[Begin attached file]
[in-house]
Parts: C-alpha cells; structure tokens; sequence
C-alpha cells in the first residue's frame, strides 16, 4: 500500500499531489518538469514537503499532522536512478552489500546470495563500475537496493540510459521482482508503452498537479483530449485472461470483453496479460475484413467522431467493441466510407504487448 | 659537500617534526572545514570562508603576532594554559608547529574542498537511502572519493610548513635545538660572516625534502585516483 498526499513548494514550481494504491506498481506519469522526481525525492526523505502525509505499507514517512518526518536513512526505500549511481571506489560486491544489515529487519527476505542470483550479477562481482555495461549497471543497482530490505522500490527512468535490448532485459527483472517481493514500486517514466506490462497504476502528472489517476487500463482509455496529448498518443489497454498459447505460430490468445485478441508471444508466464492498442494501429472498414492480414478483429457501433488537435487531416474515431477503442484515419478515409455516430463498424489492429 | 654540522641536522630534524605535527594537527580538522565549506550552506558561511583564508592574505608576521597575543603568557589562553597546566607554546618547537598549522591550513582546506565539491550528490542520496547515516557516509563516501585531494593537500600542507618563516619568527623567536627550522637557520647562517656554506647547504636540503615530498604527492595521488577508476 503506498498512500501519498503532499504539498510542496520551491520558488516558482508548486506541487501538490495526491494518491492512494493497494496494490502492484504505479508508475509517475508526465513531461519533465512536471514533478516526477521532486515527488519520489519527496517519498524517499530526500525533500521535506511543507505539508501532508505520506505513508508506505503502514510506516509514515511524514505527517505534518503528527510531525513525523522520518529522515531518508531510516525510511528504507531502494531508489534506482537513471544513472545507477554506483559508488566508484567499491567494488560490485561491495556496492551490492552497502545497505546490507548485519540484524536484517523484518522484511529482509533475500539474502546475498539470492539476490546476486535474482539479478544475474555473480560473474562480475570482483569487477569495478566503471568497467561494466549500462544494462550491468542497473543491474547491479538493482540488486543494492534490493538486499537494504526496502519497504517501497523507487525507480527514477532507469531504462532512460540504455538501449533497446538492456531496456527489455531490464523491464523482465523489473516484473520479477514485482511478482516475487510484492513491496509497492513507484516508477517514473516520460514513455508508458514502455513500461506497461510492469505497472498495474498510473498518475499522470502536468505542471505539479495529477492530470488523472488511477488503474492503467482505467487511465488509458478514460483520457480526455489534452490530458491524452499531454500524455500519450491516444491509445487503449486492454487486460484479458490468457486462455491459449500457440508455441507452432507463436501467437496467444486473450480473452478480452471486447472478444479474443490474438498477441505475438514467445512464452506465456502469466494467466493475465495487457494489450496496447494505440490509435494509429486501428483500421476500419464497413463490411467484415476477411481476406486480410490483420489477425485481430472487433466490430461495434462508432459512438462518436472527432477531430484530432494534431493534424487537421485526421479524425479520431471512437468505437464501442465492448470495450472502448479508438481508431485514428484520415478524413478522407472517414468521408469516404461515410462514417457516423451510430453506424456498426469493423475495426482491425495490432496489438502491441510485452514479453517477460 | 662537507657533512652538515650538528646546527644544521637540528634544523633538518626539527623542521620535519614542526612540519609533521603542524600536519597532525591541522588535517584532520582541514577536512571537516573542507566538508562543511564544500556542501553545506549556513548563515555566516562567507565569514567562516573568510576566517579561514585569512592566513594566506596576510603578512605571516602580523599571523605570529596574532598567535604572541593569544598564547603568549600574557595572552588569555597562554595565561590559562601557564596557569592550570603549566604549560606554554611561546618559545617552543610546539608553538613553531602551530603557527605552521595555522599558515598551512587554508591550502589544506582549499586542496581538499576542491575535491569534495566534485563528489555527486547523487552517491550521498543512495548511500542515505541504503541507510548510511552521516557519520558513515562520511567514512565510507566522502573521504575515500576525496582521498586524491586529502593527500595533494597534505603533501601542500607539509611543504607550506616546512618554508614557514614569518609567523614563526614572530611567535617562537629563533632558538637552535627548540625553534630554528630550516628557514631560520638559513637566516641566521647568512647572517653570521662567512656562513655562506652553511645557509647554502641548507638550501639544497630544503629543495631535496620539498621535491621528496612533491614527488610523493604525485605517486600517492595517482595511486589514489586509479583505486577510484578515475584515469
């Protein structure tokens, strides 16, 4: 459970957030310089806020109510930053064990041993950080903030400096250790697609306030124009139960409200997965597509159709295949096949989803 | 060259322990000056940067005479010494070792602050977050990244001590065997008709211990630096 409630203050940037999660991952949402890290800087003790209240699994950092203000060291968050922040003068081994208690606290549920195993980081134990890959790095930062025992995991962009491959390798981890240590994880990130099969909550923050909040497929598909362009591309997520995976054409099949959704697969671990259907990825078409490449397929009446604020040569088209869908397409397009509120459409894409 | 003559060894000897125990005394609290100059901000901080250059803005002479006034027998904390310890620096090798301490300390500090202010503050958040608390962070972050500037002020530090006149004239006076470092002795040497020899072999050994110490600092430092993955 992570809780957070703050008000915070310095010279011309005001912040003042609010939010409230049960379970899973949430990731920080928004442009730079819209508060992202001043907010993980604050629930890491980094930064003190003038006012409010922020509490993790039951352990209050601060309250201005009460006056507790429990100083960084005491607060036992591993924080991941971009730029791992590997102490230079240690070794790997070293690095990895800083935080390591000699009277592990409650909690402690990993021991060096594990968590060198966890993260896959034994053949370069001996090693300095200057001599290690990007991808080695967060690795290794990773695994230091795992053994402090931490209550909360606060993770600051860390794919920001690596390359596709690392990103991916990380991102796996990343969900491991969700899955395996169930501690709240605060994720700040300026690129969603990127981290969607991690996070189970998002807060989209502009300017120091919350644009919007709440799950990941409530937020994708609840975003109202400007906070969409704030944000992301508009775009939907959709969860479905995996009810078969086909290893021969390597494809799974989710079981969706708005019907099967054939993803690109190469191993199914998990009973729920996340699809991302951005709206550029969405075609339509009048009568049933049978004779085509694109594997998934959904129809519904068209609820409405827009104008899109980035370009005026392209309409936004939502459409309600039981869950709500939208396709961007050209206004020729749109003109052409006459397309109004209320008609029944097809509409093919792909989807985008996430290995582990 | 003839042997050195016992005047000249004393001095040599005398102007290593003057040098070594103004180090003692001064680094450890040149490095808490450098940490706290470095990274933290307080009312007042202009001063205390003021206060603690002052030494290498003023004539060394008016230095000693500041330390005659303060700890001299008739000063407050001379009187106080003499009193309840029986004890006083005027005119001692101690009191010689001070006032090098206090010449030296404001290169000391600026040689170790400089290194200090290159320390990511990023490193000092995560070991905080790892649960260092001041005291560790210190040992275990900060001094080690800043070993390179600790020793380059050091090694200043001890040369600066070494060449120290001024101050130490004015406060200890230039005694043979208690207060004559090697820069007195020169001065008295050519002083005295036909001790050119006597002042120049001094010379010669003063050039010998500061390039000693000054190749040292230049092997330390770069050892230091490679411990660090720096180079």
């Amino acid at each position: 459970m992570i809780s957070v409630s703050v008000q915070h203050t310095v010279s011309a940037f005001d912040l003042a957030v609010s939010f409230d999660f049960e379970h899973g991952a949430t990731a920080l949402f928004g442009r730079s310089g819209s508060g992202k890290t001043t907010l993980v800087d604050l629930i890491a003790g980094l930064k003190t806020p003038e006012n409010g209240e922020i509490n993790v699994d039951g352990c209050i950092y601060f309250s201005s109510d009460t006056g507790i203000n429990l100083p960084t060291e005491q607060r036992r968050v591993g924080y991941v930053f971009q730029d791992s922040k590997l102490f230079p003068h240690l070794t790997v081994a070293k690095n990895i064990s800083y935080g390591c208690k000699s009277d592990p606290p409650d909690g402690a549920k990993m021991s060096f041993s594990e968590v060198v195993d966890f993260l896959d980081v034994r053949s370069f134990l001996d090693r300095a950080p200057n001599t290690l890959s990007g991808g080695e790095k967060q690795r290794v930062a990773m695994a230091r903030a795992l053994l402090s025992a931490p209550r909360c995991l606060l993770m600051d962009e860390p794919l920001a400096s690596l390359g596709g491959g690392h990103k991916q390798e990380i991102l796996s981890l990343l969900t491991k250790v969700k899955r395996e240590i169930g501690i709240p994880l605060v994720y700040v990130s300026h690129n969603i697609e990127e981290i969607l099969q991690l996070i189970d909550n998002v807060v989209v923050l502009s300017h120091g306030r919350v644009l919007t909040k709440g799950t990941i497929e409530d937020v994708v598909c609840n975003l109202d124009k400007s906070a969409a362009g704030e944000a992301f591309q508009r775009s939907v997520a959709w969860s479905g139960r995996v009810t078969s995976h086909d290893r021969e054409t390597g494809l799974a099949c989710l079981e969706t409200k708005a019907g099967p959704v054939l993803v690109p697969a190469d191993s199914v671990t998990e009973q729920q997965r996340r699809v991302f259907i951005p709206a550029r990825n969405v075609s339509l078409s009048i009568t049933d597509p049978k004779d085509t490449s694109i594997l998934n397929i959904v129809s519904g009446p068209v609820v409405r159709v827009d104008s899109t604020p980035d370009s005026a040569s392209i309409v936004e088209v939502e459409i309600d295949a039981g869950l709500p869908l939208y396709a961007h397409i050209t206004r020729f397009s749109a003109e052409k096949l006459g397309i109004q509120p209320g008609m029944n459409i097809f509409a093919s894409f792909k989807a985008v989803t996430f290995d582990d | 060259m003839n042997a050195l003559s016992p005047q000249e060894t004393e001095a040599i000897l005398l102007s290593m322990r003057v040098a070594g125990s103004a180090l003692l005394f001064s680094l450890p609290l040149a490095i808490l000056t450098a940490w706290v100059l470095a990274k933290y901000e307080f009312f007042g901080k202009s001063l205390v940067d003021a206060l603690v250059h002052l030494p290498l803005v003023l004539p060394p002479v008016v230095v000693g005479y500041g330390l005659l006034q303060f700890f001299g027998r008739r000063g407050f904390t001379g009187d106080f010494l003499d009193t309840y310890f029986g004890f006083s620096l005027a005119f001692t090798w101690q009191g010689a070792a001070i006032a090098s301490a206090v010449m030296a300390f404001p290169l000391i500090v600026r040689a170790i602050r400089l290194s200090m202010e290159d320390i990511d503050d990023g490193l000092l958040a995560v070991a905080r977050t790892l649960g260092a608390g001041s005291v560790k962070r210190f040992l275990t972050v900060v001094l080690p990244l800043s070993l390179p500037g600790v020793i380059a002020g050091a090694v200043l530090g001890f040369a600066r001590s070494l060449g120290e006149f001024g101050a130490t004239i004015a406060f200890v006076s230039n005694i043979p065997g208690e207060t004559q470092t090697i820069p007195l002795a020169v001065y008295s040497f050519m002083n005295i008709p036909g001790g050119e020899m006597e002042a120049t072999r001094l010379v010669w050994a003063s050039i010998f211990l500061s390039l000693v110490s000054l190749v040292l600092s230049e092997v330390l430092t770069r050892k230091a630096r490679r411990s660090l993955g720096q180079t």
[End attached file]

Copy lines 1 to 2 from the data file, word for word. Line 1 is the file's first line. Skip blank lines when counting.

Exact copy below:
[in-house]
Parts: C-alpha cells; structure tokens; sequence